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The 1 Hour Gift Bag

One Hour Gift Bag free Pattern

Fast and easy One Hour Gift Bag-Free Pattern.

Rain drops on roses, and whiskers on kittens; bright copper kettles and warm woolen mittens; brown paper packages tied up with string….. wait, WHAT? Brown paper packages tied up with string? No, No, No… Adorable gift bags, made by hand, with love! That is one of my favorite things! Homemade wrappings, packages and bags make giving gifts even more special, by adding that personal touch. It is the extra effort, instantly recognized by the recipient, that shows you went the extra mile in making their gift especially for them.

Today we are making a fast, easy and super cute gift bag. This little tote is very versatile and can be made out of a variety of themed fabrics, depending on how you plan to use it! For example, make one out of bright tropical prints for a place to store your keys and wallet on the beach; make it with novelty sewing prints to carry those extra supplies to your sew-along or quilt class; or make it out of some darling winter prints to make your gift giving a 2 for 1 surprise!

We used one of the charming blocks from the Wintertale Panel by Katarina Roccella for Art Gallery Fabrics. The whole panel is just adorable with cute and crafty holiday motifs and blocks that can be use to make gift tags, greeting cards, holiday decor and keepsakes, or even this handy little tote.

There are lots of creative options in the panel, but in the end, we chose the Nordic Star Snowflake Block for our tote. We could have used one of the additional blocks, equal in size, for the back of our tote, but we chose to use the sweet nutcracker print.

On the right hand side of the panel, there are strips that can be used for ties on tags, trim on cards, or even handles for our tote. But, we couldn’t resist this bright red star blender, for our handles and accent corners.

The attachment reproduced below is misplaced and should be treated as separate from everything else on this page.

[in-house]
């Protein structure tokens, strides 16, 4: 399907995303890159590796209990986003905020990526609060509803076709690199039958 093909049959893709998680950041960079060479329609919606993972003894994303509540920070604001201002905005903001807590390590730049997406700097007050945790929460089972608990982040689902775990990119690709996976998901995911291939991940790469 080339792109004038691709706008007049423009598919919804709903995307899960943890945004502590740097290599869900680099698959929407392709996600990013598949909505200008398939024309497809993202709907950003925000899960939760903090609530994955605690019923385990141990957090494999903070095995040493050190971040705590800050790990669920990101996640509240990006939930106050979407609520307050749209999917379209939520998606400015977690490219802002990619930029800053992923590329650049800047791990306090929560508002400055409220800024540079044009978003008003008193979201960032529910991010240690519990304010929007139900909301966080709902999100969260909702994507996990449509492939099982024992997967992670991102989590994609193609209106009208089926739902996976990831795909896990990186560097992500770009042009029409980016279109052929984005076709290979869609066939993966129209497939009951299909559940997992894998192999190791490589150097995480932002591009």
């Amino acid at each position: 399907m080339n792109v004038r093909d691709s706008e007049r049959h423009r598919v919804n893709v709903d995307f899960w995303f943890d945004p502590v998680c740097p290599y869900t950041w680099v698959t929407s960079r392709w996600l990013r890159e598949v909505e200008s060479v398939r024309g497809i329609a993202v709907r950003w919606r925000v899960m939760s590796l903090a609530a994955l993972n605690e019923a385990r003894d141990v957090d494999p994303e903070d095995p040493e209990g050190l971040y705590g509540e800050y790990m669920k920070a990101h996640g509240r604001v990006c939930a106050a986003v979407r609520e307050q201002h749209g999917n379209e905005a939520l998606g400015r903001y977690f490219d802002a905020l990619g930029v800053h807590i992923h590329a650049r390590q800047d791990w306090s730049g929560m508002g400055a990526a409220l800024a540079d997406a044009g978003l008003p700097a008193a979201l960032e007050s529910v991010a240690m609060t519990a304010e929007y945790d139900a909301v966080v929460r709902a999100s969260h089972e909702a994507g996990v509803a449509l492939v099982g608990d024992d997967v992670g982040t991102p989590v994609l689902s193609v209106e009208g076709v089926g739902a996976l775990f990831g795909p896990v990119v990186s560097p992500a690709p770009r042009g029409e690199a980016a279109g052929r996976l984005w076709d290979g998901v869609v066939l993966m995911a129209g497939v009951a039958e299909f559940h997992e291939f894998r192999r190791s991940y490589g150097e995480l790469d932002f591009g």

For our lining we are going with the fresh minty background tonal called Light it up…

… darling!

Backing – Nut Cracker on Snow
Accent – North Star on Red
Lining – Light It Up on Mint

Now that we have the supplies, let’s make a bag!

Please Note: All Seams are 3/8″ (for durability) unless otherwise stated. You’ll need a fabric marker, a few pins, a ruler and a rotary cutter. *RST=Right Sides Together.

Step 1: Choose the block you wish to use for the front of your bag and carefully cut on the lines of the panel. Trim and size the block to 12 1/4″ x 14″.

Step 2: From your accent/handle fabric, Cut 2 – 4″ x 21″ strips and set them aside. Next cut 2 – 3″ squares from the left over. Using a ruler with a diagonal line and an erasable fabric marking pencil, mark one diagonal line, from corner to corner, on the back side of both of the 3″ squares.

Step 3: Line up your 3″ accent squares to the top two corners of your panel block and pin in place, or use fabric glue to secure. Stitch on the line from corner to corner, on each square. Flip the triangle to check for accuracy, before trimming.

Step 4: If you are happy with the position, trim your seam allowance to 1/4″ and press the triangle out and the seam allowance away from the block.